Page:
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These type of studies attempt to seek the cause and effect between different variables. The difference between these and experimental designs is the independent variable is not manipulated by the researcher and the effects of the independent variable on the dependent are measured and quantified. When assigning groups the researcher may not randomly assign but must use groupings that have formed naturally or pre-existing groups.


Groups that have been exposed to the treatment variable are compared with control groups that have not.


When reporting on the outcomes of these studies care needs to taken to not over generalise as these experiments have only shown a correlation between the variables that were selected to be used.


There are many other extraneous variables that can still affect the outcome.

Any kind of causation should only be inferred when all the variables and outcomes have been thoroughly investigated.

Examples of Causal/ Comparative Research Questions

The effect of birth order on future management roles and positions of responsibility.

The effect of premature birth on the later diagnosis of learning difficulties.

Correlational Research

Correlational research attempts to establish in there is a relationship between two or more different variables by using statistical data to determine whether there is a positive correlation, negative correlation or no correlation.


This type of research is only concerned with the correlation and whilst it will recognise trends and patterns in data, it does not usually analyse those more deeply to think about the causes and complexities for these trends and patterns.


The variables in this type of research are not (or should not) be manipulated but are studied as they occur naturally. Whilst patterns and trends can be identified, cause and effect should not be inferred from this.

Examples of Experimental Research 

  • The relationship between children referred to due to dysregulated, disruptive behaviour's therapeutic intervention and increased prosocial engagement in the classroom.

  • The correlation between children identified with additional learning needs and disruptive behaviour.

  • The relationship between birth order and levels of assertiveness in adulthood.

  • The correlation between parental mental health issues on adolescent mental health.

  • The relationship between exercise on adolescents presenting with mild low mood and anxiety.

Descriptive Research

Quantitative descriptive research aims to describe the current status of an identified variable and unlike some research designs, does not start with a hypothesis.


The hypothesis develops from the data collection and analysis, which then serves as the test of the hypothesis. 


This type of research project is used to provide systemic information about a particular phenomenon.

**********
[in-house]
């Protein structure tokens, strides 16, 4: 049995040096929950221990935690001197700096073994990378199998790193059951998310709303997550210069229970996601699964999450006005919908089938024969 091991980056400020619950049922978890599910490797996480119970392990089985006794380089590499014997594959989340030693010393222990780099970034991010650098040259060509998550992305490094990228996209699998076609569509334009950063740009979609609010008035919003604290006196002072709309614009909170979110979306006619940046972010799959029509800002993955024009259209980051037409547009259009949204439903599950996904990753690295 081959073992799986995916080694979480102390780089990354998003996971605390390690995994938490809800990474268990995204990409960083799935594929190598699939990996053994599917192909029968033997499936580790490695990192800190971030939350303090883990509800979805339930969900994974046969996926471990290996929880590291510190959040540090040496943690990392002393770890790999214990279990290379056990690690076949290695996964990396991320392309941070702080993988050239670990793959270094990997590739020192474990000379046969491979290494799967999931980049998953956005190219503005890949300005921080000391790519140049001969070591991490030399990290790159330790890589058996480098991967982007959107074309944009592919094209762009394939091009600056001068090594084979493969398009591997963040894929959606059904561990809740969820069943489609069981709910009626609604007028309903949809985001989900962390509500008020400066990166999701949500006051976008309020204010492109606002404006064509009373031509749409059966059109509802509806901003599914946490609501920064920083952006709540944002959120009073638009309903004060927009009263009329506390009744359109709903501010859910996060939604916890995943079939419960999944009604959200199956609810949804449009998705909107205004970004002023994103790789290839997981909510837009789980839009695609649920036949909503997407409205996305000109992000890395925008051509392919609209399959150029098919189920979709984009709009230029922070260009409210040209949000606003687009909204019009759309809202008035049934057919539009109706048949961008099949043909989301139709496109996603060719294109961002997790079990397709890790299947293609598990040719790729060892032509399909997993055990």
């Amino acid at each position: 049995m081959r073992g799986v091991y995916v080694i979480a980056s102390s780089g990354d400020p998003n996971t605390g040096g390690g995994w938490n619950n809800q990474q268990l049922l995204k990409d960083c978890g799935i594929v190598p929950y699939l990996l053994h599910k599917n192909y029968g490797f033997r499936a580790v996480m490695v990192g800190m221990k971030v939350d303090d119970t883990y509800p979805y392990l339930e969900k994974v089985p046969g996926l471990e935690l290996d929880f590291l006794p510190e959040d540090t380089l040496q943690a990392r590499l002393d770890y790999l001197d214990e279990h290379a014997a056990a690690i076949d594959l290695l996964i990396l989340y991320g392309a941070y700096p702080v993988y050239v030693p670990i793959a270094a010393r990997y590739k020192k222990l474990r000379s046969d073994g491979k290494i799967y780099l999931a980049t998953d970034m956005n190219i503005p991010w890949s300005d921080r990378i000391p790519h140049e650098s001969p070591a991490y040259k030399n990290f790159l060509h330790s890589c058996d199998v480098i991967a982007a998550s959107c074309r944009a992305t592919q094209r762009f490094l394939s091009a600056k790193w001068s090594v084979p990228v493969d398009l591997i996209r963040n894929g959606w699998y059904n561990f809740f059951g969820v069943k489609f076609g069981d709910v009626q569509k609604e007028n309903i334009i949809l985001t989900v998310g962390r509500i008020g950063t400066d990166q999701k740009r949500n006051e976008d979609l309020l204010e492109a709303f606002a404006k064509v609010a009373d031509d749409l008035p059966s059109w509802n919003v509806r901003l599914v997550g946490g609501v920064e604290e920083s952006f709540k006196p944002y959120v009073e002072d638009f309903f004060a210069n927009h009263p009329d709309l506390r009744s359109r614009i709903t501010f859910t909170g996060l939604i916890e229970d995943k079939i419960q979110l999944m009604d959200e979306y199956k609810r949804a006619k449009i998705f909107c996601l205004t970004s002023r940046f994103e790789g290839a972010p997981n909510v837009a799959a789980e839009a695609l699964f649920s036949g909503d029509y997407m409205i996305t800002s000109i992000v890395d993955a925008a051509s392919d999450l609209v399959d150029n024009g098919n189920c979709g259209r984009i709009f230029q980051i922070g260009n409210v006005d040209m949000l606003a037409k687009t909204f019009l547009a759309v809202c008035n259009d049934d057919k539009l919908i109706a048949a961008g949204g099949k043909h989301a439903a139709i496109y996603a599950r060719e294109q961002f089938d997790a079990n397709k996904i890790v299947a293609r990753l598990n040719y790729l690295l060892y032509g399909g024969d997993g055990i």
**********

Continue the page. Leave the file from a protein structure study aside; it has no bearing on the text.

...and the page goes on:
This type of data collection requires a great deal of care and attention paid to what is being studied and recorded and how these will be measured or coded.


It is the coding that makes the data quantitative and descriptive research might use both qualitative and quantitative methods.

Examples of Descriptive Research

A description of the type of resources offered in play therapy/ child counselling and their take up by clients.

A longitudinal description of the reasons children are referred for therapeutic intervention to determine what are the most common reasons for referral.

A description of how parents feel about children not being able to go to school during theCOVID19 lockdown

A description of the challenges faced by young people during the COVID19 lockdown.

Experimental Research

Experimental design followed the traditional scientific meths to establish cause and effect correlations between a group of determined variables that make up a research study.


This type of experiment is often thought of as being carried out under strictly controlled laboratory conditions, not this is not always the case if this type of research design is applied to the social sciences, which are carried out in contexts.


What is does mean is that the researcher attempts to control all the other variables except the independent variable which is manipulated to further understand its effects on the dependent variables.


Subjects are randomly assigned to either experimental or control groups in an attempt to remove further bias and make the research as objective as possible.

Examples of Experimental Research.

The effect of a new antidepressant on adolescent patients identified as suffering from moderate/severe depression.

The effect of a targeted speech therapy early intervention programme on KS2 SATS results.

Quantitative Approaches

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